- Bloomberg reports that Apple has closed a loophole that allowed third-party apps to gather an iPhone user’s contacts and potentially sell on the data.
- The rule change was reportedly made last week and restricts what developers can take and do with contact information.
- It comes after Apple made a big deal about its privacy standards following the Facebook data scandal.
Apple has quietly closed a loophole that allowed third-party apps to potentially gather an iPhone user’s contacts and sell on the data, according to Bloomberg.
Bloomberg said the Apple rule change came into force last week and stops a practice that has been employed for years by developers in a bid to “juice growth and make money.”
Apple now reportedly restricts the contact information app developers can take from users and they are no longer allowed to use data to build databases of information. Bloomberg said developers can ask for contacts, but must tell the iPhone user what they plan to do with it.
Business Insider has contacted Apple for comment.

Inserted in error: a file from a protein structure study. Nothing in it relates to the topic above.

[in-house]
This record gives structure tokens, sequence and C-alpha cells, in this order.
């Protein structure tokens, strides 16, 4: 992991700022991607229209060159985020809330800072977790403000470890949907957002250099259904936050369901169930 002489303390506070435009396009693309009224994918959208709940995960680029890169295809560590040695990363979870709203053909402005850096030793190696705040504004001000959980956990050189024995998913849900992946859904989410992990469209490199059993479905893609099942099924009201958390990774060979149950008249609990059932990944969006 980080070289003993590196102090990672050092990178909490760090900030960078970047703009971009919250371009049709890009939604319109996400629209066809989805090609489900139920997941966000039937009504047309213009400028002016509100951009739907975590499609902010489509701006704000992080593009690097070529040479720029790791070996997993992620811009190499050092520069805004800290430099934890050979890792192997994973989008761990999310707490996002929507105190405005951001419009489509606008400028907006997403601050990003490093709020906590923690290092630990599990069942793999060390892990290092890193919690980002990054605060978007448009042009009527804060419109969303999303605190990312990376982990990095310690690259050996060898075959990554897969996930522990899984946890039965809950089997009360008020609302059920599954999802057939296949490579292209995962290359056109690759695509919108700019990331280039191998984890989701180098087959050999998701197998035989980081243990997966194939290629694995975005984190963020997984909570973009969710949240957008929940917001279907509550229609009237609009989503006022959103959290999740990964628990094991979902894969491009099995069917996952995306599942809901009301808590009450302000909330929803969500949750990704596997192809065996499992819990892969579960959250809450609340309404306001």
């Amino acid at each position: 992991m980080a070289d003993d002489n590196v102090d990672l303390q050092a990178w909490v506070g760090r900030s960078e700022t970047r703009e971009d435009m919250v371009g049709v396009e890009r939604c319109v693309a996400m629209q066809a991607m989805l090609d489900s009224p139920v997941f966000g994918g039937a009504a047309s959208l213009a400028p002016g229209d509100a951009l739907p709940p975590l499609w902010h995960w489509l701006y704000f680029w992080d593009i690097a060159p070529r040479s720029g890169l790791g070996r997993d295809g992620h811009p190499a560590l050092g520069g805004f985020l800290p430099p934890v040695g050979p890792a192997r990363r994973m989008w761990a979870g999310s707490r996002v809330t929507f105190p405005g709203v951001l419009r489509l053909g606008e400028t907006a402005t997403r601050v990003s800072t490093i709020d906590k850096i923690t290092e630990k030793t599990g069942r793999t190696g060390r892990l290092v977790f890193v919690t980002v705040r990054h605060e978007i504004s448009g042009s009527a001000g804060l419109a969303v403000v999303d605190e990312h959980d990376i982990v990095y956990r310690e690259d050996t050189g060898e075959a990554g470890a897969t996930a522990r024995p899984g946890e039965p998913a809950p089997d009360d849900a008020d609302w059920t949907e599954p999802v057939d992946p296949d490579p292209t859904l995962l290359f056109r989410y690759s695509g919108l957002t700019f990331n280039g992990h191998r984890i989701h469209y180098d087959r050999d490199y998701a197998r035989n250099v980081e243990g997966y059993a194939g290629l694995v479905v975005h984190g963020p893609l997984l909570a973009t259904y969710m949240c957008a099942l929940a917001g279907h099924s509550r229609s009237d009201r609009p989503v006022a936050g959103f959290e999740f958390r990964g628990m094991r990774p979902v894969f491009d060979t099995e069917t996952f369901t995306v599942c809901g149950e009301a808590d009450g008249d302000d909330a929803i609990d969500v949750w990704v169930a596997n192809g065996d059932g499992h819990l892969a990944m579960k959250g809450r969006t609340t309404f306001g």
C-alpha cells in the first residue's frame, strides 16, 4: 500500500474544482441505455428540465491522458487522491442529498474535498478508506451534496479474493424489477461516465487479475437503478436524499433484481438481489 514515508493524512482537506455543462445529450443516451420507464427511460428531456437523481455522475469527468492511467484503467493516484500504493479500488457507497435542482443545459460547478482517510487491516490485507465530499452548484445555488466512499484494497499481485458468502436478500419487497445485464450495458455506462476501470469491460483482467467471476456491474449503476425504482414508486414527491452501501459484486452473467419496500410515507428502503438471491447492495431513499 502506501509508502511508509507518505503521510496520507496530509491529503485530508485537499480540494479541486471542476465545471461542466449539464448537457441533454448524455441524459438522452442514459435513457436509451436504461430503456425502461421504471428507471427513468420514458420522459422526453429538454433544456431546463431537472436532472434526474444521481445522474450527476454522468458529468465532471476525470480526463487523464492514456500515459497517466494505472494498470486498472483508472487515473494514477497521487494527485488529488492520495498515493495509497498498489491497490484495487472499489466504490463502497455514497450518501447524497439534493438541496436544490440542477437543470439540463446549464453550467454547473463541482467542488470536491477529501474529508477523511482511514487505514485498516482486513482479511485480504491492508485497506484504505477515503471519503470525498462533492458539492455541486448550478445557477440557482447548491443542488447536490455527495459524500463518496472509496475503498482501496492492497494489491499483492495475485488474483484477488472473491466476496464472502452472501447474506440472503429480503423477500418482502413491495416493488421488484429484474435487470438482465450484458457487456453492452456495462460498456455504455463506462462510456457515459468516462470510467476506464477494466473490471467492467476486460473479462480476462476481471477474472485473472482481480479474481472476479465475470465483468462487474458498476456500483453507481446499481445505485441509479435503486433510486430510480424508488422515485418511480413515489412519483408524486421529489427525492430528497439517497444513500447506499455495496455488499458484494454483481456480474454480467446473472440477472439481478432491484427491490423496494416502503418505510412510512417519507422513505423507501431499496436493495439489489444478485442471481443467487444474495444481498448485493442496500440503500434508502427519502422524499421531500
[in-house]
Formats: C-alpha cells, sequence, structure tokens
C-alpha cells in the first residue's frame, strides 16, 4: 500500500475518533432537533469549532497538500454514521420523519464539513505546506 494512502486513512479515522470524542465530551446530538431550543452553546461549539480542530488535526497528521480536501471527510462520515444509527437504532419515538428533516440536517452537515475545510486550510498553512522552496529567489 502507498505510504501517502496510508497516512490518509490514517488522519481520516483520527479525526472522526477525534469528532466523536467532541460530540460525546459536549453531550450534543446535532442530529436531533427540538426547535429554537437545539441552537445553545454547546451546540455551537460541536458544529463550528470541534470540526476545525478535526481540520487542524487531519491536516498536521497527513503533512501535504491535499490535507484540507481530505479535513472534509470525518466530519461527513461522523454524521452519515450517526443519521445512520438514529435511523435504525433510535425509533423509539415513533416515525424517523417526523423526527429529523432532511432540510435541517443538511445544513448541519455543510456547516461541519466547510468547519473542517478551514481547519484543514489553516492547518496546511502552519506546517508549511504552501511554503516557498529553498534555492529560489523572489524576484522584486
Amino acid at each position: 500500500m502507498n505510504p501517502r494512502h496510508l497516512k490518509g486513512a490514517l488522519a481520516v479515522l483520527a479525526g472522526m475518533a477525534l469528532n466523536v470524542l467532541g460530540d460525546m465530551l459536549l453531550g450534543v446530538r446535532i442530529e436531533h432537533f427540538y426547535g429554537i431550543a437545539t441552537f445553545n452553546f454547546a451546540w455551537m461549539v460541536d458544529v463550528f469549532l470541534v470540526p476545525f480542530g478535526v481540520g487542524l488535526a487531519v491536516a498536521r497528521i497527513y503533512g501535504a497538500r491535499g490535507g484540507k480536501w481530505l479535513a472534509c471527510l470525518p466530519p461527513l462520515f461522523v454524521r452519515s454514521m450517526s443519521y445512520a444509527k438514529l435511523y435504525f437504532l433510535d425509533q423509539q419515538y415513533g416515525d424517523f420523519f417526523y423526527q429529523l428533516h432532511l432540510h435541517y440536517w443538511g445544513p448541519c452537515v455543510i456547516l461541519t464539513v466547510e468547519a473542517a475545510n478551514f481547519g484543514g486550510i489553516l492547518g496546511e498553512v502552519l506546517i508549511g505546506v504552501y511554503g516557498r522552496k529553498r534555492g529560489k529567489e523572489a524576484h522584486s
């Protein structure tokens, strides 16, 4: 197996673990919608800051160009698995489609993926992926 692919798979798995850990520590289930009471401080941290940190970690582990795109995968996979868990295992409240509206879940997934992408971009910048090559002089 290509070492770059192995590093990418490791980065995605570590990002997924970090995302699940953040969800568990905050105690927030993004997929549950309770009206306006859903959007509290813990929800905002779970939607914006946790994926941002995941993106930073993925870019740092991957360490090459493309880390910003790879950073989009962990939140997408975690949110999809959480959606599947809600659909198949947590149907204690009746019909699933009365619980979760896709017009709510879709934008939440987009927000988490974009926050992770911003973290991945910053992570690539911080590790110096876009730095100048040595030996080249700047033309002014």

The company has closed the loophole at the same time as making a big deal about its privacy standards following the Facebook data scandal, in which Cambridge Analytica harvested the information of 87 million users.
Apple CEO Tim Cook has made a number of thinly-disguised attacks on Facebook by emphasising his company’s own pro-privacy credentials.
Speaking at Duke University in North Carolina last month, Cook said: “We reject the excuse that getting the most out of technology means trading away your right to privacy. So we choose a different path: Collecting as little of your data as possible. Being thoughtful and respectful when it’s in our care. Because we know it belongs to you.”
Such was the strength of feeling that Facebook COO Sheryl Sandberg responded forcefully to Cook – a rare public spat between two of Silicon Valley’s big beasts. “Mark and I strongly disagree with their characterization of our product,” Sandberg said at Code Conference in May.
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